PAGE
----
Post-money Business Valuation

Definition

Business enterprise value determined as the sum of its pre-money value and the investment of capital by outside equity investors.

What It Means

Outside equity financing changes the value of the company and how its ownership is shared among the investors and owners. Typically, the new investors acquire a share of the ownership interest in the firm, while the earlier investors and founders retain some part of the business ownership. How the company’s ownership is shared depends upon its value before the investment was made and the amount of the investment.

As an example, let’s say that the company was worth $1,000,000 before the investment round. The investors offer $500,000. Based on this $1,000,000 pre-money business valuation, the founder owners will have to give up a third of the ownership interest in their business to raise the $500,000.

You can also determine the post-money value of the company directly using the so-called venture capital valuation method. Assuming no other investment rounds, the value of the company is its terminal value usually calculated at some future point in time, such as an anticipated public offering or business sale. You can then establish the post-money business value as the terminal value discounted to the present time using the investor’s discount rate.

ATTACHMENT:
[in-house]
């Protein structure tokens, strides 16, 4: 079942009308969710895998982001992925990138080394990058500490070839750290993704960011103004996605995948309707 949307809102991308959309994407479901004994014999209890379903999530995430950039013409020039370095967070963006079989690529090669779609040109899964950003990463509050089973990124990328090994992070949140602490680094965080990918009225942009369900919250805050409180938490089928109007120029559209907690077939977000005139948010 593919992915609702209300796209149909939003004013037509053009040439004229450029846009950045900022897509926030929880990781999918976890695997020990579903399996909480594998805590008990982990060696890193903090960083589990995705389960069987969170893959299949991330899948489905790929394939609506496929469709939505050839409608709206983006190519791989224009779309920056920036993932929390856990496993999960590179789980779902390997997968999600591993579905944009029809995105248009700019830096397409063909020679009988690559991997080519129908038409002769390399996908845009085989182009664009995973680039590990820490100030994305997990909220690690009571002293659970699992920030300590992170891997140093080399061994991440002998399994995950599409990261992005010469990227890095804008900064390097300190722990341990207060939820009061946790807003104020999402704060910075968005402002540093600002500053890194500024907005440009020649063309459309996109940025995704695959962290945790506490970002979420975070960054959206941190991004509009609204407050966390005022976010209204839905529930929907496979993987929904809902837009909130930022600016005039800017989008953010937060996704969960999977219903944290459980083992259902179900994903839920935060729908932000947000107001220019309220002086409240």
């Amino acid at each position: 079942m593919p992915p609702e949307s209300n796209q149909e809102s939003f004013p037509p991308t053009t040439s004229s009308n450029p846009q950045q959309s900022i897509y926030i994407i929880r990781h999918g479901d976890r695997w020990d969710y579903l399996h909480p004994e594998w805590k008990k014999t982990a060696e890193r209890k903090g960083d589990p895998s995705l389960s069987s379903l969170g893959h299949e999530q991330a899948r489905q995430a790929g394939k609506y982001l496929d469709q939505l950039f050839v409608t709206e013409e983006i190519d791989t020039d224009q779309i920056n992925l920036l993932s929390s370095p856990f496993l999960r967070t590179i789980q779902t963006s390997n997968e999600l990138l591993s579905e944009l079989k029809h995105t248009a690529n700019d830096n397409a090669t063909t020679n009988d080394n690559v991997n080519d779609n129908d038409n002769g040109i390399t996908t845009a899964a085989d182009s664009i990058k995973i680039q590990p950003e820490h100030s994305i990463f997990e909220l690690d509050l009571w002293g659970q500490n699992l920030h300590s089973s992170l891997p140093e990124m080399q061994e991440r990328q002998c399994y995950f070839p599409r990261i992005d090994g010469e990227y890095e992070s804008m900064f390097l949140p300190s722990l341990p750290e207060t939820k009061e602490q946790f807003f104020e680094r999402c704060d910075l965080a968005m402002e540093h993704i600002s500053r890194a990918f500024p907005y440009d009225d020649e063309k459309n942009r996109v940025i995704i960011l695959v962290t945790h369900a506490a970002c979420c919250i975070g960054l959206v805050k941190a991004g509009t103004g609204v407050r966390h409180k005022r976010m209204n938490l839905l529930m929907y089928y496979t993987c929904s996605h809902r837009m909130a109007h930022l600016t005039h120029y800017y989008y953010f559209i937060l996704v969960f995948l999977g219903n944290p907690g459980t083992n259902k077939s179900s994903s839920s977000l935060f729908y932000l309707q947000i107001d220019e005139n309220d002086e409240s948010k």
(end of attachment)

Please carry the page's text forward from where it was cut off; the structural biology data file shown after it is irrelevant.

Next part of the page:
With the post-money business value thus determined, you can easily figure out how the business ownership is to be shared among the founders and the investors. The founders contribute the pre-money value, which is just the difference between the firm’s post-money value and the investment. The new investors get the share of business in proportion to their investment amount.

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